Chapter 8 has its good points. In this chapter, Miller makes the argument that if religion is to survive as science fills in the gaps in our knowledge, it must stop living in the gaps. As Miller put it earlier, “science comes with a track record. (p 194)” And in terms of applicable, real world solutions to our material universe, so does Creationism.
Science, Miller points out, works wonderfully well for explaining the material universe in which we live. But, if religion keeps placing God in the gaps, then God will disappear as those gaps are filled as history has shown time and time again, that science will do.
Instead, religion must be rethought to fit with what science tells us about the universe. That way, as science grows, religion grows with it.
I agree with Miller on this point; If religion is to survive, that’s about the only option it has left. However, unlike Miller, I cannot find this theologically satisfying. It says to me that the religion is so nebulous, that no matter what science discovers, or doesn’t discover, it’s still ok with religion.
But that’s just my philosophical view. If it works for Miller and other theists, then best of luck to them.
Chapter 9 is pretty much a summary and tying up of loose ends. It doesn’t present much new material; No new science. No new theological revelations.
The best part of the chapter, which I think sums up Miller’s view of God and the situation quite nicely comes from a remembrance of a grad school class Miller was attending in which another student asked the instructor if it were proper for her to be teaching evolution and studying its mechanisms given the religious affiliation of the school.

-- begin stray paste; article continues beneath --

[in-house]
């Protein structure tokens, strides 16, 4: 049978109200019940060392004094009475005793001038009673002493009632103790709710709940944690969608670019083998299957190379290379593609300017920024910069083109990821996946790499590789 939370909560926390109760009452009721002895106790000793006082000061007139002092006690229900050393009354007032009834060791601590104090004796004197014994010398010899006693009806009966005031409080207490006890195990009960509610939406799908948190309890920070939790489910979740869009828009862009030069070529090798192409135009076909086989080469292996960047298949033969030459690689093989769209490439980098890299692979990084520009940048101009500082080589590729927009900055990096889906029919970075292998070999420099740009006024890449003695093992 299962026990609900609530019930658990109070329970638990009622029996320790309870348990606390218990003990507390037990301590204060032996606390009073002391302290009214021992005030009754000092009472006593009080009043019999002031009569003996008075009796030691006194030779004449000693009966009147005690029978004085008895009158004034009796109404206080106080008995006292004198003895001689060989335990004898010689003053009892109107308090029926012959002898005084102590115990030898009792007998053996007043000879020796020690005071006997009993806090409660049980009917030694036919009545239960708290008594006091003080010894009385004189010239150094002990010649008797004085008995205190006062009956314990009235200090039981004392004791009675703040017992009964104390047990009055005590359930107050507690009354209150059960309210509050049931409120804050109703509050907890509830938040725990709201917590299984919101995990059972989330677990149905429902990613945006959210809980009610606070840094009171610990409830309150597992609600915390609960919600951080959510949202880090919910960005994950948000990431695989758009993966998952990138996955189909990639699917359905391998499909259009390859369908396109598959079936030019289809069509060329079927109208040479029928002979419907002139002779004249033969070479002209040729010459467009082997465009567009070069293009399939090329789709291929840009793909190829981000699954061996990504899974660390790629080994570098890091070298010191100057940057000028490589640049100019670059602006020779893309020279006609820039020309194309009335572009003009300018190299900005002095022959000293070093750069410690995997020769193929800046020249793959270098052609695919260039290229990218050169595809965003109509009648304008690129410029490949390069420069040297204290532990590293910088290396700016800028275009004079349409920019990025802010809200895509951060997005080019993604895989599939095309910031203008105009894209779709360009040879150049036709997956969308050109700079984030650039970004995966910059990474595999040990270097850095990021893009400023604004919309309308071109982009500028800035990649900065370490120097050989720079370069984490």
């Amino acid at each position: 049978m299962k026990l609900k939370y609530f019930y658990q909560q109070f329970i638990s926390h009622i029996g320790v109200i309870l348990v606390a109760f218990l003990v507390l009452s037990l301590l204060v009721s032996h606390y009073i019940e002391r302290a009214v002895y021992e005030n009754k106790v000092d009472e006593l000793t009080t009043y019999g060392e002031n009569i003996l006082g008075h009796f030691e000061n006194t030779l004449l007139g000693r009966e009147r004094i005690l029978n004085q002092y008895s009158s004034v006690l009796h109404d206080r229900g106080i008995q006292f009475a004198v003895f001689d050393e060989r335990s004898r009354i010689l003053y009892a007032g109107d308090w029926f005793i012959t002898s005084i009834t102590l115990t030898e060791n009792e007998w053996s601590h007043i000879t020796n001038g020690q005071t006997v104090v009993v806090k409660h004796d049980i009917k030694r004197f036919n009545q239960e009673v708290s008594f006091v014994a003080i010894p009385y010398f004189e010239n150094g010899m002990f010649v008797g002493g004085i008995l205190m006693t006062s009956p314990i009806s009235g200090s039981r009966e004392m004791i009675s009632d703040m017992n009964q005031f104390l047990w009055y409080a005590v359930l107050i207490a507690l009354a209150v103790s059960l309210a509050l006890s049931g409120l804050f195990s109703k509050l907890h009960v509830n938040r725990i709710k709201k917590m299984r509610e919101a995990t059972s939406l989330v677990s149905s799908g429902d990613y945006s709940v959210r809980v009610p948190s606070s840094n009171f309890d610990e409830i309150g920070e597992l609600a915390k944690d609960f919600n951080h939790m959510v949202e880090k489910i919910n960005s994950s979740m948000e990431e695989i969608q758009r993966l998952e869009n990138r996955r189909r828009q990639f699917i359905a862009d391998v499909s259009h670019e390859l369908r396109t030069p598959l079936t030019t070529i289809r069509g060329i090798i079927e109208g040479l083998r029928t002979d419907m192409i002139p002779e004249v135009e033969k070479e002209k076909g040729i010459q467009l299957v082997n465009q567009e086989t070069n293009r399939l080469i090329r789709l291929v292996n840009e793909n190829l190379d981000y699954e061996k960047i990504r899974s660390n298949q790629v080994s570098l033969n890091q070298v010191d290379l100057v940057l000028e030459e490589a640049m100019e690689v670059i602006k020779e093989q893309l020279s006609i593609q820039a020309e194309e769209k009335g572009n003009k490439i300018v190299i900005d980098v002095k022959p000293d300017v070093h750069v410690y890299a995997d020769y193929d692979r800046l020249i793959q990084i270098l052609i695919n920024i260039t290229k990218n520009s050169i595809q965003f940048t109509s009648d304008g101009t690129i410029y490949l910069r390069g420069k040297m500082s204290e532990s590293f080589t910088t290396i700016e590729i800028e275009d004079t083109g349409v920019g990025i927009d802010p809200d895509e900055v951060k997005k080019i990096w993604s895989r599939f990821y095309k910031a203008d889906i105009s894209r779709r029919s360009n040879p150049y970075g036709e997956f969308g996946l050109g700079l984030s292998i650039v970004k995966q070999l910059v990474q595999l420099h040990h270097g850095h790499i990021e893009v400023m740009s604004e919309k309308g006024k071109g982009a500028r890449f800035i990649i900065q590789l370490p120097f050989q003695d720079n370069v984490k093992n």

She smiled. Obviously, it was not the first time she had faced the question. “If you deny evolution, then the sort of God you have in mind is a bit like the pool player who can sink fifteen balls in a row, but only by taking fifteen separate shots. My God plays the game a little differently. He walks up to the table, takes just one shot, and sinks all the balls. I ask you which pool player, which God, is more worthy of praise and worship?”This is about the only theological point in which I find myself in strong agreement with Miller. If you truly wish to believe in a magnificent, intelligent creator, the ones that creationists provide, the charlatan, the magician, and the mechanic discussed in Chapters 3-6, don’t cut it. The greatest of all Gods would be the one which was able to set up the entire system in one go.
So what was my overall impression of this book? It was good. However, by the time I finished, I still felt unsatisfied. I’m familiar with the science and that Evolution has passed “from controversy into common sense (p 277)” in the scientific community. No quibbles there. What I came to this book looking for, is a comprehensive, cohesive, and convincing new take on theology.
Instead, I got a few minor theological points with which I agreed (religion must stop hiding in the gaps if it’s to survive and that the greater God is the one that can set it all up at once) and a few more (such as God working through quantum uncertainties) that seemed so nebulous and unsatisfying that I, let alone any fence-sitting Creationist, would not even adopt them as talking points.
So overall, it’s all well and good that Miller has made peace with Darwin’s God. However, until he can answer such theological objections as the one my grandmother poses, I don’t find that his book will be much help for anyone else.